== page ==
Pursuing Justice
Apr 22 , 2021/Category

April 21, 2021

Dear Rodeph Sholom family,

We write to you today feeling a mixture of relief and pain. George Floyd remains murdered and his family will forever be bereft of their son, brother, and father. For that crime, for the theft of his life, there can be no justice. That reality limits relief, urging us to remain in the place of pain and responsibility. A jury of Derek Chauvin’s peers has held him accountable for murder, a milestone in the country’s reckoning with police brutality. This verdict affirms the gravity of Chauvin’s crimes, and the depth of the Floyd family’s suffering and yet does not change the fact that white supremacy and oppressive, racist systems still exist.

Our Torah cries out eloquently and often for justice. In this week’s Torah portion, we are instructed: You shall not render an unfair decision. Do not show favor to the poor or show deference to the wealthy. Judge your neighbor fairly. The exceptionalism of this case underscores just how far we are from this vision of justice and the work that remains towards a society of fairness. Just think of some of the other factors that made justice possible: eye witness testimony, the willingness of the Chief of Police to testify, and the countless others who marched and demanded it was time to change. 

Yesterday’s verdict may bring temporary relief, but we must feel and face the much heavier pain of unchecked violence in our country against our Brown and Black brothers, sisters, and community members. We see and witness the power of people across the country crying out in protest, demanding that individuals, communities and institutions be held accountable while also looking inward and committing to undoing racism. Justice, Justice you shall pursue, instructs Torah. We teach and model this sacred value to our children and our students, and hold this at the heart of our community.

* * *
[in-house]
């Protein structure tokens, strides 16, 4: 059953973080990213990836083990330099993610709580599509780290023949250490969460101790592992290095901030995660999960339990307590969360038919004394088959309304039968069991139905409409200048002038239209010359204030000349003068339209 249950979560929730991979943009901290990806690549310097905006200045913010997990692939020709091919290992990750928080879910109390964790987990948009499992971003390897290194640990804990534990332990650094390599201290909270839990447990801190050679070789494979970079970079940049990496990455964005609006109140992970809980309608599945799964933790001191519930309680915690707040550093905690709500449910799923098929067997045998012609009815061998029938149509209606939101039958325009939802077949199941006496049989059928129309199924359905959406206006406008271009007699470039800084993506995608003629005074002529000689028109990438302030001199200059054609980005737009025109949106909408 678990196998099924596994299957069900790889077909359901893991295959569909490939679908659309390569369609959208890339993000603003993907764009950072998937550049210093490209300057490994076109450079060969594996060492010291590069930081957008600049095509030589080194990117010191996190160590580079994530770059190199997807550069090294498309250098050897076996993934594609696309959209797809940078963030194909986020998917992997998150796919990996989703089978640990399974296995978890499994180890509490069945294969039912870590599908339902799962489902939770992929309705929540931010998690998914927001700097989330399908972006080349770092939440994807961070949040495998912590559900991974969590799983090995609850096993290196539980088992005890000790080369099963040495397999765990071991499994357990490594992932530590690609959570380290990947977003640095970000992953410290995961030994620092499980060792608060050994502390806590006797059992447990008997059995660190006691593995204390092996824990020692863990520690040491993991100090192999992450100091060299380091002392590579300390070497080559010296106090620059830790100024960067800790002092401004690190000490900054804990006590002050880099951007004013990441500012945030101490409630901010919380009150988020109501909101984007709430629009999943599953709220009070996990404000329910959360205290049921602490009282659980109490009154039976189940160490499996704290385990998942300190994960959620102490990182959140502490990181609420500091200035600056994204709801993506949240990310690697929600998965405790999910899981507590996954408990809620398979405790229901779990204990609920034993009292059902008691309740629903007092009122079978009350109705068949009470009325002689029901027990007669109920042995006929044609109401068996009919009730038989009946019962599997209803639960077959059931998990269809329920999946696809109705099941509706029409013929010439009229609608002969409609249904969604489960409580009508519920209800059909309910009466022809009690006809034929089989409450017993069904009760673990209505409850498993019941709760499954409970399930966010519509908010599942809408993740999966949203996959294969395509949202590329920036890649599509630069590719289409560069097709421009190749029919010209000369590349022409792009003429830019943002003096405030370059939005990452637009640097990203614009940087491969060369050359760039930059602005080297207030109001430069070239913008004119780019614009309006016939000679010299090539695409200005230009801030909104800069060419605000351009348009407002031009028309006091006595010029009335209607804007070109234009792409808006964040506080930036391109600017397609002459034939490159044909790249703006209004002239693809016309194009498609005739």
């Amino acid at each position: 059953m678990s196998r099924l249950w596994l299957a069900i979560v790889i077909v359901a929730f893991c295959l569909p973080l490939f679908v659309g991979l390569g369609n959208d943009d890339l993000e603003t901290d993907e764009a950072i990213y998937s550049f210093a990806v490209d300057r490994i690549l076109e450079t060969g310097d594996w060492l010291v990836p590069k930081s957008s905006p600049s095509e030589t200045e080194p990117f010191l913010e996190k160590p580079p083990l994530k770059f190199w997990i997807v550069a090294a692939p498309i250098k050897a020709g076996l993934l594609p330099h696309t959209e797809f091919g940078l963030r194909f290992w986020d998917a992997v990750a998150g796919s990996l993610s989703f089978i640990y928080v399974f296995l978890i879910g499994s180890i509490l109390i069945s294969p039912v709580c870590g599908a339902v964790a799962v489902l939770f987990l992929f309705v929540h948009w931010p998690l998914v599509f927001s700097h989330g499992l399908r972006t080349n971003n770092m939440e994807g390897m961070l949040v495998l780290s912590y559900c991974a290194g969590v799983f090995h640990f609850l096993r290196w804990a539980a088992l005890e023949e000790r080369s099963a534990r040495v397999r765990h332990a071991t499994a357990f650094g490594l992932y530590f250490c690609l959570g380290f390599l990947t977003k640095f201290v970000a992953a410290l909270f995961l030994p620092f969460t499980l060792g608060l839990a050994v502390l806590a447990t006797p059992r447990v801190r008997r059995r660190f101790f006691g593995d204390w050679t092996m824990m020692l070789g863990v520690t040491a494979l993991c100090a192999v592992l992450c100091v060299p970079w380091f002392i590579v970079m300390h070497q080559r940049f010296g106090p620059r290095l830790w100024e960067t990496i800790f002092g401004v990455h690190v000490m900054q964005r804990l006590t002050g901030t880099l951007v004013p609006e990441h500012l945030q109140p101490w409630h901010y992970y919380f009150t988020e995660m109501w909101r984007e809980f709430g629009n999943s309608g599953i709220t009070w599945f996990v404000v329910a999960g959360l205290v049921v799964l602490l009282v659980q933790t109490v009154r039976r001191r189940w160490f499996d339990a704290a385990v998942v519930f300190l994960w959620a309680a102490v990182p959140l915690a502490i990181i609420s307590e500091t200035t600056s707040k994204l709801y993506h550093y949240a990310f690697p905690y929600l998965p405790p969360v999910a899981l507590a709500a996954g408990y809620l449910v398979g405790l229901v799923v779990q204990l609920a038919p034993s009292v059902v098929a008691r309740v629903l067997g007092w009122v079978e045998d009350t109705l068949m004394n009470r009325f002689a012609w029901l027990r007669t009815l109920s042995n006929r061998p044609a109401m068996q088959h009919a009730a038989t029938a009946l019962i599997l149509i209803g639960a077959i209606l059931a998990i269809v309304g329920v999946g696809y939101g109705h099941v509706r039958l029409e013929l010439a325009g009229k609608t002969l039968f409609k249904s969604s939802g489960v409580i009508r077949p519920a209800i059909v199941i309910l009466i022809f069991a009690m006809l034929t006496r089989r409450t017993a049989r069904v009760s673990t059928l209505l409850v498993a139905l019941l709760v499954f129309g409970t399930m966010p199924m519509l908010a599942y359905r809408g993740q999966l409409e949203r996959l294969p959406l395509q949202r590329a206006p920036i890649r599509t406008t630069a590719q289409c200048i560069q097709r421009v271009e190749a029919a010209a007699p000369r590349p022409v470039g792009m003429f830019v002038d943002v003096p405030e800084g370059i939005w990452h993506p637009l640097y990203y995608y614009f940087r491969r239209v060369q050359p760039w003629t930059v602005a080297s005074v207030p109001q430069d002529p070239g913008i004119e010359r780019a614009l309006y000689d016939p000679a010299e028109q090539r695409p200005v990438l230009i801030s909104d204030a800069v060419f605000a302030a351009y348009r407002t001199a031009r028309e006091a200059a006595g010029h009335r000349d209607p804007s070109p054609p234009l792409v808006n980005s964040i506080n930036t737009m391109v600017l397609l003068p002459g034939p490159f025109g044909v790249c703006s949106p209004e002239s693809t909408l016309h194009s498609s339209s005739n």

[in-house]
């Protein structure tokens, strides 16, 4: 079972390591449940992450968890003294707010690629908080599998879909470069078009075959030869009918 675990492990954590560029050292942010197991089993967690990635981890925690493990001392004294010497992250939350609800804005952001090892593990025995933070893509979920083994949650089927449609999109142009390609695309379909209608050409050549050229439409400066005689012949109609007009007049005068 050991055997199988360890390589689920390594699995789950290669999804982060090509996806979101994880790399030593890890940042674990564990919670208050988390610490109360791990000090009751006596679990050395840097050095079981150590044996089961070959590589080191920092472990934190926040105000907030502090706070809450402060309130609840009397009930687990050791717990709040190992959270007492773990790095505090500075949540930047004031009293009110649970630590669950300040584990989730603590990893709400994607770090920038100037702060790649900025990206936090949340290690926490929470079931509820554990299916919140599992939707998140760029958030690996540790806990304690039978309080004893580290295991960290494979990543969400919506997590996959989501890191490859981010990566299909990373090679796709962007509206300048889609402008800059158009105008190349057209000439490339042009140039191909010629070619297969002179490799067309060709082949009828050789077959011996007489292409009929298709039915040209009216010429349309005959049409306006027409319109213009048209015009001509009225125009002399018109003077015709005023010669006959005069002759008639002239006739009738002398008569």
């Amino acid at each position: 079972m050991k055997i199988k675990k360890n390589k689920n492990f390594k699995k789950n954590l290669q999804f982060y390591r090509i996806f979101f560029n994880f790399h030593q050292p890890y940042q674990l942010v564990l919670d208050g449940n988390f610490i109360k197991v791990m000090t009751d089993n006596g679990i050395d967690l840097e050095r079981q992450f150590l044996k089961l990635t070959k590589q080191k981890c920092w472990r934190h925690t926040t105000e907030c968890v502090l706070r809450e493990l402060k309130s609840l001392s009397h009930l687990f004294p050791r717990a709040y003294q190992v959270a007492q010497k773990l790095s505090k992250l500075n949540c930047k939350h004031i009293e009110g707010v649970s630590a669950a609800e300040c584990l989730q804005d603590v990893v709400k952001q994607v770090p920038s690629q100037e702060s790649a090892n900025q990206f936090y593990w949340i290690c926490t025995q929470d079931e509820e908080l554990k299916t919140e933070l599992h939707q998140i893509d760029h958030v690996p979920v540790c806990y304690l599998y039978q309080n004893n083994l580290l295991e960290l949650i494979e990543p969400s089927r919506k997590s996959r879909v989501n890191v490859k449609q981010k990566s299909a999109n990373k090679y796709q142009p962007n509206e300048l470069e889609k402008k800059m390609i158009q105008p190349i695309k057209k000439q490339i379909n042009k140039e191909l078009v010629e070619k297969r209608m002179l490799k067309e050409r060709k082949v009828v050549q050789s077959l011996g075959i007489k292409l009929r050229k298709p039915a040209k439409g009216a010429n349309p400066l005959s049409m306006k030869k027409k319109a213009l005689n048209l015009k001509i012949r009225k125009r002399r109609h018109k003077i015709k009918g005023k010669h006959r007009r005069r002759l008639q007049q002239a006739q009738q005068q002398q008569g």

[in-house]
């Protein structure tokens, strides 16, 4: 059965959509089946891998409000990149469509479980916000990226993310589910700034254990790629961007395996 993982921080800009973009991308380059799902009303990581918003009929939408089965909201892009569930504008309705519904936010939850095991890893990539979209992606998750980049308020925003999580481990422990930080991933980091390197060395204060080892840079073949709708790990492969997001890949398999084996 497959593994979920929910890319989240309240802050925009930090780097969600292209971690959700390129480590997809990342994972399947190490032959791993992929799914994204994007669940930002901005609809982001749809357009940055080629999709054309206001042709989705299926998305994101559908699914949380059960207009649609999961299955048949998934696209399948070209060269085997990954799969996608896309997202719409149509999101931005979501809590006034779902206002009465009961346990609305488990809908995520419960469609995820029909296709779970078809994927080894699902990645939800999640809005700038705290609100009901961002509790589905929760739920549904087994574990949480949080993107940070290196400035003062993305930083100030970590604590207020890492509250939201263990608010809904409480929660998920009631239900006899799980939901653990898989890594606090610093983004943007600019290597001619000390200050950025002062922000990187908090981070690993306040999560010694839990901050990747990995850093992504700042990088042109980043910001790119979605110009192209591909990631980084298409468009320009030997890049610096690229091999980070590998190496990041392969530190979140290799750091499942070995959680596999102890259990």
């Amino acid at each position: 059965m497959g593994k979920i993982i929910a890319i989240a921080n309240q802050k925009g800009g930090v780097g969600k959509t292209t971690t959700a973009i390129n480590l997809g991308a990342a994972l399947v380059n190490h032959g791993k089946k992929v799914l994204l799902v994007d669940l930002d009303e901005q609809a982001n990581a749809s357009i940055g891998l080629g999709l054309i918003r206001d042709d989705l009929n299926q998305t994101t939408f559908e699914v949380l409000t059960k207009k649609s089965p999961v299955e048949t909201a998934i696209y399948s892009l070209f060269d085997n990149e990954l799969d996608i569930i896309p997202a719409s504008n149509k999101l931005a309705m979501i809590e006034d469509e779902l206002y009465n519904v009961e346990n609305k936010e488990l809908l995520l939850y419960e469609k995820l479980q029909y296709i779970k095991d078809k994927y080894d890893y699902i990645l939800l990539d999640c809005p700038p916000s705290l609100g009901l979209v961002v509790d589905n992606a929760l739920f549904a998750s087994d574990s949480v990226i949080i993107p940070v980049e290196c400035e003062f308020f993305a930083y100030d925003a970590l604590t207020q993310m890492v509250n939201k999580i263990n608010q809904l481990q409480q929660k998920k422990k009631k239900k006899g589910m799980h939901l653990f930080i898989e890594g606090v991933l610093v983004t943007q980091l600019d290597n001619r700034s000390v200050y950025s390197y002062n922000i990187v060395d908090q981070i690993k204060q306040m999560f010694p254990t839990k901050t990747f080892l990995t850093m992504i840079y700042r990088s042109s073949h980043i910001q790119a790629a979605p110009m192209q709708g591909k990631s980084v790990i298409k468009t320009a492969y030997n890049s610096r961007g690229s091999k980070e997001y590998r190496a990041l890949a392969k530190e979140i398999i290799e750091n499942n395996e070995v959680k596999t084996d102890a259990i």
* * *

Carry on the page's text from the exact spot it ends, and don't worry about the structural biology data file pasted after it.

Famed civil rights attorney Bryan Stevenson said: “One of the great tragedies in this country was that we had generations of people who were raised and taught that they were better than other people because of the color of their skin. There is nothing more abusive that you can do to a child or to a community than persuade them that their worldview should be shaped by that lie.”

Ours is a Jewish history that reminds us of the dangers of such a lie, even as ours is a tradition that requires us to name and elevate our shared humanity. We shall not remain indifferent. Justice we shall pursue. May George Floyd’s family know peace and comfort after their excruciating suffering. And may George Floyd’s memory compel all of us to fight for the sanctity, dignity, equality and protection of Black lives.

Robert N. Levine, Senior Rabbi
Benjamin H. Spratt, Senior Associate
Rabbi Greg D. Weitzman, Associate
Rabbi Juliana S. Karol, Assistant Rabbi

Rebecca Garfein, Senior Cantor
Shayna De Lowe, Associate Cantor
Barbara Zakin, Executive Director
Peter Ehrenberg, President